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updated 5/28/2010 6:44:12 PM ET 2010-05-28T22:44:12

This morning, we reported on the dangers of look-alike, sound-alike drugs — a serious problem that can lead to injuries or, in some cases, deaths. You wrote in with your own stories of the trouble with drug names that sound too similar; here are some of the best submissions.

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When my son was four months old, he was prescribed a low dosage of the antihistamine Zyrtec for his severe allergies. When my husband picked up the prescription from our local chain pharmacy, he asked for a consultation because he was concerned about using the drug on an infant.  The pharmacist who gave the consultation said the drug was a heartburn medication and proceeded to provide instructions for the use of Zantac. My husband told the pharmacist that he was mistaken, and the pharmacist became very annoyed and insisted that he was the professional and knew for a fact that Zyrtec was a heartburn medication.
— Anonymous

I was accidentally given a Rx for patients with heart failure. I was looking at the pills when I got out in the parking lot. I thought, well, maybe they changed manufacturers (because that HAS happened with one of medications before). Then I started reading the information that was stapled on the bag, and promptly went back in with the pills.
— Paula King, Ripley, N.Y.

Some years ago, I was given Toprol instead of Topamax. Fortunately, I am a nurse, and knew the difference between the drugs. It could have been much worse.
— Anonymous

I was prescribed Tapazole for a thyroid problem, rapid heartbeats and fever at the dosage of .05 milligrams 5 times a day. The pharmacy misread the prescription and gave me Trazodone, a controlled substance narcotic, which is unavailable in .05 dosage, so they 'thought' the doctor must have meant .50. I took this and got very sick, couldn't drive, and was not getting well. My doctor dropped the ball and thought I wasn't taking my medication, because I was not getting better. I finally told the doctor I would not take Trazodone anymore it is killing me, and she said 'where did you get Trazodone?' (after 2 refills!) She called the pharmacy and they figured it out. I started getting well after 2 weeks on the right med, but should not have been driving on the narcotic, also the dosage was enough to sedate an elephant — I am small, and would take the pill, walk into the next room and collapse on the floor asleep. then wake up and do it again. We sued, and won $12,000 — wow, I almost died and the store's defense was, it was an honest mistake and happens millions of times a year, since I didn't die or have permanent damage, I didn't deserve more.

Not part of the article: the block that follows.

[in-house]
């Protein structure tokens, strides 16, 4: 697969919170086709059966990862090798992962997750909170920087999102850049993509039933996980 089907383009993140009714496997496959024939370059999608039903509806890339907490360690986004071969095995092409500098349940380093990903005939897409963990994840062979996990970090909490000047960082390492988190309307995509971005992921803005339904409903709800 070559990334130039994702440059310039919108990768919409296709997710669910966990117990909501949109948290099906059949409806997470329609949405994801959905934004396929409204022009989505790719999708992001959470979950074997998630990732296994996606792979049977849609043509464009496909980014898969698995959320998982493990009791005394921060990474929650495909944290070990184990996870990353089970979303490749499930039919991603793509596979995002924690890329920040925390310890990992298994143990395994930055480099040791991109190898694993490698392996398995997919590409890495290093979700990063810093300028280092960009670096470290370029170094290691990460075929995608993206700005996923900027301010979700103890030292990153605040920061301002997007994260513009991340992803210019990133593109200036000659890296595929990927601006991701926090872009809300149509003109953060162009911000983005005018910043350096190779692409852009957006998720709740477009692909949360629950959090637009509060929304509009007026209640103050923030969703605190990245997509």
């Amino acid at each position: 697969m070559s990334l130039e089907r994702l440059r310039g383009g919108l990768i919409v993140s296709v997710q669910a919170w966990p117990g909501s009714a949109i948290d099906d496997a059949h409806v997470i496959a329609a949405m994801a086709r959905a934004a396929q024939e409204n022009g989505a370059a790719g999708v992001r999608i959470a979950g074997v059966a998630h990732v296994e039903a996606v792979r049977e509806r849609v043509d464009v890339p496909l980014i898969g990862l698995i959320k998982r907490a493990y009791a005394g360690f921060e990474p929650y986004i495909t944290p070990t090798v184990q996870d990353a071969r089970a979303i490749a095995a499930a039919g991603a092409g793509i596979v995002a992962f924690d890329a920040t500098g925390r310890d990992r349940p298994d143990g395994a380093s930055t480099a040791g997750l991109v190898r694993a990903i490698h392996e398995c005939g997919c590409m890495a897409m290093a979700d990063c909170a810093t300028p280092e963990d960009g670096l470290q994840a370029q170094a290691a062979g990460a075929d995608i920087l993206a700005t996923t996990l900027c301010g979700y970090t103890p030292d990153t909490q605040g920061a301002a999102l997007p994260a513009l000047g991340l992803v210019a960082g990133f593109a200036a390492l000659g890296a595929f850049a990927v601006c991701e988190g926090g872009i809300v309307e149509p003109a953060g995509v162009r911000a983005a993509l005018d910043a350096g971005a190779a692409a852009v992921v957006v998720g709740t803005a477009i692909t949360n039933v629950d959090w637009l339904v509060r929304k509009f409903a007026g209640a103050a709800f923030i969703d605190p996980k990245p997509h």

— Anonymous

I was given an anti-depressant medication incorrectly dispensed by the pharmacist. Fortunately, the medication was in the same classification of anti-depressants and it did not cause any harm. My doctor phoned the pharmacist immediately and addressed the issue. I was later contacted by a representative of the drug store chain who was very apologetic.
— Anonymous

The pharmacist incorrectly labeled my mother's perscription. She caught her error, which was labeling Mom's with another customer's. She phoned asking that I return to the pharmacy, bring the medication. She said she also asked ther other person to do the same. We were all fortunate that neither of them had taken any of the medication.

Another incident occurred when my mom was hospitalized. She told the dispensing nurse that the medication she was trying to give my mother was not correct. She refussed to take it. It was actually the medication for the other patient in the bed next to her. That patient died during the night. We do not know if there was an investigation, probably not since my mom was never questioned. The dispensing nurse was very agressive toward us for questioning her about the medication.